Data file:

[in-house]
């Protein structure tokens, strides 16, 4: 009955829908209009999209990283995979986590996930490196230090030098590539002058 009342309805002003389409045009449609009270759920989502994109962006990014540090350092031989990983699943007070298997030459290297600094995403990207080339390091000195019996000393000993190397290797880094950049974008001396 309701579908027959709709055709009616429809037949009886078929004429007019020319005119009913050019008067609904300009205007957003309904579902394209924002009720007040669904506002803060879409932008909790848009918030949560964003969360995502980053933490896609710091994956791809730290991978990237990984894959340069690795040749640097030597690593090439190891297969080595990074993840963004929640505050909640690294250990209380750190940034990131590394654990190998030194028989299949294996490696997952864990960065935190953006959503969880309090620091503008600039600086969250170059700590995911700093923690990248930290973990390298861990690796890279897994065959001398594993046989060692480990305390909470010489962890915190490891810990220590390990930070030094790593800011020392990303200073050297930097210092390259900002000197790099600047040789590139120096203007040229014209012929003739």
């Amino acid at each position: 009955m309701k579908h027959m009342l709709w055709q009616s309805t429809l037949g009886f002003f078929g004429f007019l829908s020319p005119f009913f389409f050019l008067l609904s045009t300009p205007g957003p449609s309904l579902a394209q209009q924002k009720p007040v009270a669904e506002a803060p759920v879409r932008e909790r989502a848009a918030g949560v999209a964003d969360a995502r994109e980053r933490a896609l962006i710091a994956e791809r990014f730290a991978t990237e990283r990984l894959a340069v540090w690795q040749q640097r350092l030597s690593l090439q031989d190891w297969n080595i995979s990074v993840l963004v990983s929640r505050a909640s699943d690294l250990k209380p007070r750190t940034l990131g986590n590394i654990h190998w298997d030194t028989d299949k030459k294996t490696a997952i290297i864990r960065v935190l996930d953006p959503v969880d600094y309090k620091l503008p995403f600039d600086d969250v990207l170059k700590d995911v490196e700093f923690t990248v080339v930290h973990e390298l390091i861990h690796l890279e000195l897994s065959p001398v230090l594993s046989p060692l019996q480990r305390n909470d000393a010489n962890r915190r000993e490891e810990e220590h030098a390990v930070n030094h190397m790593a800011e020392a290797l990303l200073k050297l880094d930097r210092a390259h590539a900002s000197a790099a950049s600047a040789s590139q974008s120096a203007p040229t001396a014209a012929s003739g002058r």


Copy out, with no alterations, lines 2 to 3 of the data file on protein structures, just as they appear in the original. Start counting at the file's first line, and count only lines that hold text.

């Protein structure tokens, strides 16, 4: 009955829908209009999209990283995979986590996930490196230090030098590539002058 009342309805002003389409045009449609009270759920989502994109962006990014540090350092031989990983699943007070298997030459290297600094995403990207080339390091000195019996000393000993190397290797880094950049974008001396 309701579908027959709709055709009616429809037949009886078929004429007019020319005119009913050019008067609904300009205007957003309904579902394209924002009720007040669904506002803060879409932008909790848009918030949560964003969360995502980053933490896609710091994956791809730290991978990237990984894959340069690795040749640097030597690593090439190891297969080595990074993840963004929640505050909640690294250990209380750190940034990131590394654990190998030194028989299949294996490696997952864990960065935190953006959503969880309090620091503008600039600086969250170059700590995911700093923690990248930290973990390298861990690796890279897994065959001398594993046989060692480990305390909470010489962890915190490891810990220590390990930070030094790593800011020392990303200073050297930097210092390259900002000197790099600047040789590139120096203007040229014209012929003739």
């Amino acid at each position: 009955m309701k579908h027959m009342l709709w055709q009616s309805t429809l037949g009886f002003f078929g004429f007019l829908s020319p005119f009913f389409f050019l008067l609904s045009t300009p205007g957003p449609s309904l579902a394209q209009q924002k009720p007040v009270a669904e506002a803060p759920v879409r932008e909790r989502a848009a918030g949560v999209a964003d969360a995502r994109e980053r933490a896609l962006i710091a994956e791809r990014f730290a991978t990237e990283r990984l894959a340069v540090w690795q040749q640097r350092l030597s690593l090439q031989d190891w297969n080595i995979s990074v993840l963004v990983s929640r505050a909640s699943d690294l250990k209380p007070r750190t940034l990131g986590n590394i654990h190998w298997d030194t028989d299949k030459k294996t490696a997952i290297i864990r960065v935190l996930d953006p959503v969880d600094y309090k620091l503008p995403f600039d600086d969250v990207l170059k700590d995911v490196e700093f923690t990248v080339v930290h973990e390298l390091i861990h690796l890279e000195l897994s065959p001398v230090l594993s046989p060692l019996q480990r305390n909470d000393a010489n962890r915190r000993e490891e810990e220590h030098a390990v930070n030094h190397m790593a800011e020392a290797l990303l200073k050297l880094d930097r210092a390259h590539a900002s000197a790099a950049s600047a040789s590139q974008s120096a203007p040229t001396a014209a012929s003739g002058r």